I'm trying to make my linux laptop (a T400 ThinkPad with Libreboot) behave exactly the same way whether the lid is open or closed. To put it another way, I'm trying to simulate a laptop with a broken lid switch that's always in the "lid open" position. I'm looking for a low-level solution that does not require a particular init system or a particular power manager--just software that's expected to be present (or usable) in any GNU/Linux system.

My two OSes are Devuan ASCII (64 bit) and Tiny Core Linux 10.1 (64 bit) running Xorg and fluxbox in case it matters. Kernel versions are 4.16.2 (Devuan) and 4.19.10 (Tiny Core Linux).


I'm using xscreensaver (set to start playing its animations after 1 minute of inactivity) as my test application because I've noticed that xscreensaver does not kick in and start playing animations while the lid is closed. So when I can close the lid, wait just over a minute, re-open the lid, and find that an xscreensaver animation is playing, I'll know that I've found a solution.


  1. Mechanical. My laptop is a T400 which uses a little magnet above the Bluetooth LED as its lid switch. Putting a tiny refrigerator magnet at that spot causes the lid switch to be stuck in the "closed" position and the xscreensaver test fails. Booting with button.lid_init_state=open kernel boot parameter does not help.

  2. button module boot parameters. This built-in module is the driver for the laptop's lid switch. Using button.lid_report_interval=0 or =-1 or =500000 does not help.

  3. i915 module boot parameters. The kernel in Devuan supports the i915.panel_ignore_lid boot parameter. Setting it to -2 does not help pass the xscreensaver test.

  4. video module boot parameters. Using video.report_key_events=0 does not help.

  5. ACPI. Disabling it with acpi=off kernel boot parameter does not help pass the test.

  6. Disabling the lid switch. Amazingly, disabling the lid switch does not help. It is difficult to disable the button module because it built-in to the kernel (i.e., it shows up with ls /sys/module but not with lsmod). However, it is possible to unbind all the devices that use the button module after the system is booted:

  # 1. find the devices that use the button driver:
$ ls /sys/bus/acpi/drivers/button
LNXPWRBN:00  PNP0C0D:00   PNP0C0E:00   bind         uevent       unbind
  # 2. disable the devices one by one:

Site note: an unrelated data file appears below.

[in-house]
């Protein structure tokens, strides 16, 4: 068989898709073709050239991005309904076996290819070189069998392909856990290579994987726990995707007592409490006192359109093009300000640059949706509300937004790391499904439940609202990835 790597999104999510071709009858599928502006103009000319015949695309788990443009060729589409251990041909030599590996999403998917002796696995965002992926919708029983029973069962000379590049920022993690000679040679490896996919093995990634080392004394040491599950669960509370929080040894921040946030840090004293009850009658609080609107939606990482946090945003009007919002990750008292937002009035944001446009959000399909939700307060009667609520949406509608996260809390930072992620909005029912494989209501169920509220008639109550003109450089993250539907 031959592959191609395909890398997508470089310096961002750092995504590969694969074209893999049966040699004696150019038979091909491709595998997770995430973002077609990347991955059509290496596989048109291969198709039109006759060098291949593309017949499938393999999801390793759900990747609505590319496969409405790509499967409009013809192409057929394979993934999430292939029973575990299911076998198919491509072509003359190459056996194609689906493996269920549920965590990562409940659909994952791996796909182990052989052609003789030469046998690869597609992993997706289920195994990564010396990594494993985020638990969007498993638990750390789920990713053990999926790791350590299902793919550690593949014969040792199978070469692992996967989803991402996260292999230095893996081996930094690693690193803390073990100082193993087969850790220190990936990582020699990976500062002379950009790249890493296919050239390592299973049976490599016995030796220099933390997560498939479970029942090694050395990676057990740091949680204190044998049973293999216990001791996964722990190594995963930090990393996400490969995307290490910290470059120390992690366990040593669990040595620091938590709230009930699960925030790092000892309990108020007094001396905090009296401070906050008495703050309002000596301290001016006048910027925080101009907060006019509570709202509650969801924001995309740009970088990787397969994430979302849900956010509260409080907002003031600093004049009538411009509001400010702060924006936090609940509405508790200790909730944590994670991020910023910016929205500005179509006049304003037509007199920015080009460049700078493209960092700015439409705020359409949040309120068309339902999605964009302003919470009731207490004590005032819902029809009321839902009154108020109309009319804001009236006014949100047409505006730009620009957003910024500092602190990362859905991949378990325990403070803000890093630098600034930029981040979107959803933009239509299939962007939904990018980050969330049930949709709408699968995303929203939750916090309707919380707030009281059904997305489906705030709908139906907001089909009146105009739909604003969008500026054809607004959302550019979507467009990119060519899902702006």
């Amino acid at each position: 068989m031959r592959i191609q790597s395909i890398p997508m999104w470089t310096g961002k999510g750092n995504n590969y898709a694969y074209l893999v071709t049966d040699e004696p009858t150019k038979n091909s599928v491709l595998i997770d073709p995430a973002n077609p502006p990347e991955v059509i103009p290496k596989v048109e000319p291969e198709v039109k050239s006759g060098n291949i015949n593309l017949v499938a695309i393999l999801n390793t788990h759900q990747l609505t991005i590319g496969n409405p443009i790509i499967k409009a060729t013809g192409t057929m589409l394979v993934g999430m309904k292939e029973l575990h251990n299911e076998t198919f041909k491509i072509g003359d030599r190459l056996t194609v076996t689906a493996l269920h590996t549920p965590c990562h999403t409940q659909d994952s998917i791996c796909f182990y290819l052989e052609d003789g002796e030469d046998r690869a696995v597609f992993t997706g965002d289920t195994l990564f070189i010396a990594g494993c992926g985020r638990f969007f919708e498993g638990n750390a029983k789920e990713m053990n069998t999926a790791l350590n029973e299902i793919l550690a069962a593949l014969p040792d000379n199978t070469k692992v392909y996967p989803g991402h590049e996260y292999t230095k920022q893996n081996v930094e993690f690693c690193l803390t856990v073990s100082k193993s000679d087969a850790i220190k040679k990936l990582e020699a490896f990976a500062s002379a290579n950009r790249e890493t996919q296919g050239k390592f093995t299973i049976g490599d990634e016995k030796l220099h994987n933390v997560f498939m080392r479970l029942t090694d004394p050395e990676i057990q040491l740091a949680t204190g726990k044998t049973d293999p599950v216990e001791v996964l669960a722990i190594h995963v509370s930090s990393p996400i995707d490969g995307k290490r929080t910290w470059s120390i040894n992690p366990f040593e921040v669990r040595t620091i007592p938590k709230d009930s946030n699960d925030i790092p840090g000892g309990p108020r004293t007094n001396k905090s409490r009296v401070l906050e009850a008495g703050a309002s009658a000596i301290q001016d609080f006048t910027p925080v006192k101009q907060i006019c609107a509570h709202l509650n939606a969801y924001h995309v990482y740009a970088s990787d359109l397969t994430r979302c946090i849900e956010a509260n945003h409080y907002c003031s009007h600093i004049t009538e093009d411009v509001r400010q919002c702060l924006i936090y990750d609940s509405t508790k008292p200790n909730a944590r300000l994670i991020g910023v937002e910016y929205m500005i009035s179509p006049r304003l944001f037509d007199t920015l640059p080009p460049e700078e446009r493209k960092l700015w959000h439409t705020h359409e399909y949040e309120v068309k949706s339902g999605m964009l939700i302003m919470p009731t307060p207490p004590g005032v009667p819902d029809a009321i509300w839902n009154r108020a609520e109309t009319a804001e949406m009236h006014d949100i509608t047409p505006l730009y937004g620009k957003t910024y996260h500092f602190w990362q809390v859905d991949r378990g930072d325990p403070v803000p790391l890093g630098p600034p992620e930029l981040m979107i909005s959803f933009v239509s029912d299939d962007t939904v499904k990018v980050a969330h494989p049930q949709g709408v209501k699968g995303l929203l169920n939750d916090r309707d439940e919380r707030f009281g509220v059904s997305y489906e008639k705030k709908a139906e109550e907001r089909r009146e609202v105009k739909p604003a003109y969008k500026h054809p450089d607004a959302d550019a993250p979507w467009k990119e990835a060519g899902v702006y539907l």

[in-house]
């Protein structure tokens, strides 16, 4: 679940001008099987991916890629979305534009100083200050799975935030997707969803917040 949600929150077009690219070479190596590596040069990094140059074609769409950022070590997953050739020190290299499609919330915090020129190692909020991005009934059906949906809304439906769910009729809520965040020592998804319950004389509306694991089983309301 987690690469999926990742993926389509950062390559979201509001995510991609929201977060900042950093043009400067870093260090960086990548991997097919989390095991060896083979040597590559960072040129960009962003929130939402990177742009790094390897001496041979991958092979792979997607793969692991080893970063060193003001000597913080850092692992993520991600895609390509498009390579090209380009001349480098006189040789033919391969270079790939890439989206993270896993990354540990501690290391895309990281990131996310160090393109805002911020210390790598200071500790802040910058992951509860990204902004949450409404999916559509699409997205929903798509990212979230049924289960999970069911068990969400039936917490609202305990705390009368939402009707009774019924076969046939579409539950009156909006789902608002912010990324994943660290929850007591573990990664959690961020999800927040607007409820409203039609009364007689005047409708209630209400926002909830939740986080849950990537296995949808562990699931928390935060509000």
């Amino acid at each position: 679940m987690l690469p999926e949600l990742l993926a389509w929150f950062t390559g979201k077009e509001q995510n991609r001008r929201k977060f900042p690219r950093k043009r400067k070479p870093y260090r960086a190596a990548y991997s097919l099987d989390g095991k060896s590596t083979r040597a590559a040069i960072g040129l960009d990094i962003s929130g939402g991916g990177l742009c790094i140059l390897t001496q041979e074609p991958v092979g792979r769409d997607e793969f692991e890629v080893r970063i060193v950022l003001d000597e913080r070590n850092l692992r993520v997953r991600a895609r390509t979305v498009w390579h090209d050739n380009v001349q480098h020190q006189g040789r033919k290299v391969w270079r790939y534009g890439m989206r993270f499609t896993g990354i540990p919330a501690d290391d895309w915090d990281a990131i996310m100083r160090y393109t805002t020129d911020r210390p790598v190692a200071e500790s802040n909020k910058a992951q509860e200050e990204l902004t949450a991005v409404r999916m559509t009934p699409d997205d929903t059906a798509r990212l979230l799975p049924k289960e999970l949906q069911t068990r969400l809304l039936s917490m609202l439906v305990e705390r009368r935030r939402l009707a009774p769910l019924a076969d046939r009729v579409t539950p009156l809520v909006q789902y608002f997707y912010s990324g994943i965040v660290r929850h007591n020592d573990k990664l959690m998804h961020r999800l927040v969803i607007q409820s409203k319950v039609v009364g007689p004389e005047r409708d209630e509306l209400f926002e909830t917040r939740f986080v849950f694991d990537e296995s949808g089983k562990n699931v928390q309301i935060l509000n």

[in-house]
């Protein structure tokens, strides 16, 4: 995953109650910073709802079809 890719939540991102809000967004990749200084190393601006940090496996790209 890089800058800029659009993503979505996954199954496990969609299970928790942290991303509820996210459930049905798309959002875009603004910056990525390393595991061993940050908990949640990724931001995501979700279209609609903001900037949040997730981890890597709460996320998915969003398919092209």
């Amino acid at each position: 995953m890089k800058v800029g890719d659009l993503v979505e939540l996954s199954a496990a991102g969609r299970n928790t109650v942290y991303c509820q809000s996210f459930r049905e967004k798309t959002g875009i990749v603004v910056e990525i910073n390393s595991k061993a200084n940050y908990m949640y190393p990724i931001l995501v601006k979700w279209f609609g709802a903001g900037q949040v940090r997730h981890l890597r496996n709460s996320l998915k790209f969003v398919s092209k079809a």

$ echo "LNXPWRBN:00" | sudo tee /sys/bus/acpi/drivers/button/unbind
$ echo "PNP0C0D:00" | sudo tee /sys/bus/acpi/drivers/button/unbind
$ echo "PNP0C0E:00" | sudo tee /sys/bus/acpi/drivers/button/unbind
  # 3. satisfy oneself that the devices are gone:
$ ls /sys/bus/acpi/drivers/button
bind    uevent  unbind

Even with this, xscreensaver animations kick in while lid is open but never when lid is closed.

  1. Capturing touchpad events. I noticed by watching the output of cat /dev/input/event5 that opening and closing the laptop lid causes the synaptics touchpad to generate some input. Grabbing all the input with evtest --grab /dev/input/event5 >/dev/null does not help.

  2. Telling X to stay out of the way. I run these commands as regular user at boot after X starts: xset s off; xset -dpms; xset s noblank. The commands tell X that I don't want its blank screen screensaver, that I don't want DPMS, and that it should never blank the screen. It doesn't help.

  3. BIOS. I've searched for ways of disabling the lid switch at the BIOS (Libreboot, in my case) level, but did not find anything relevant.

That's all that I've tried so far. Even with all the above in combination, userland applications (xscreensaver being their representative) still behave differently depending on whether the laptop lid is open or closed. (In the case of xscreensaver, it only starts playing animations when laptop lid is open, never when it is closed.)

Surely there must be a way to completely disable the laptop's lid switch via software, and make userland applications think the laptop lid is always open. What am I missing?

  • I already tried that. It's #6 above. Alas, it does not completely disable the lid switch, as the xscreensaver test demonstrates.
    – GNUser
    Nov 15, 2019 at 18:13
  • BTW, I contacted the xscreensaver developer to ask him how xscreensaver detects the laptop lid switch state. His answer: "Basically, it doesn't." So it's not that xscreensaver itself is detecting a closed laptop lid: Something in the OS (some video or power management setting hidden in Xorg or one of the kernel modules?) is detecting the closed lid and preventing the screensaver from kicking in.
    – GNUser
    Nov 15, 2019 at 19:29
  • In case it helps, here are all the kernel modules that are loaded when I'm using Tiny Core Linux: pastebin.com/25g8kvu4
    – GNUser
    Nov 15, 2019 at 19:33

1 Answer 1


number 6 above actually does completely disable the lid switch.

The issue is that the T400's touchpad actually generates some noise while the lid is closed, which is what prevents an application such as xscreensaver (which waits for input devices to be idle) from running. I discovered this by watching the output of

$ sudo cat /dev/input/event5

(on my system, event5 is the touchpad)

Disabling the lid switch and the touchpad, like so, leads to the expected behavior:

# echo "PNP0C0D:00" > /sys/bus/acpi/drivers/button/unbind
# echo "PNP0C0E:00" > /sys/bus/acpi/drivers/button/unbind
# echo "serio1" > /sys/bus/serio/drivers/psmouse/unbind

Now all applications behave the same whether lid is open or closed.

Note, however, that unbinding serio1 causes my trackpoint ("nipple mouse") to become unresponsive. This is an undesirable side effect.

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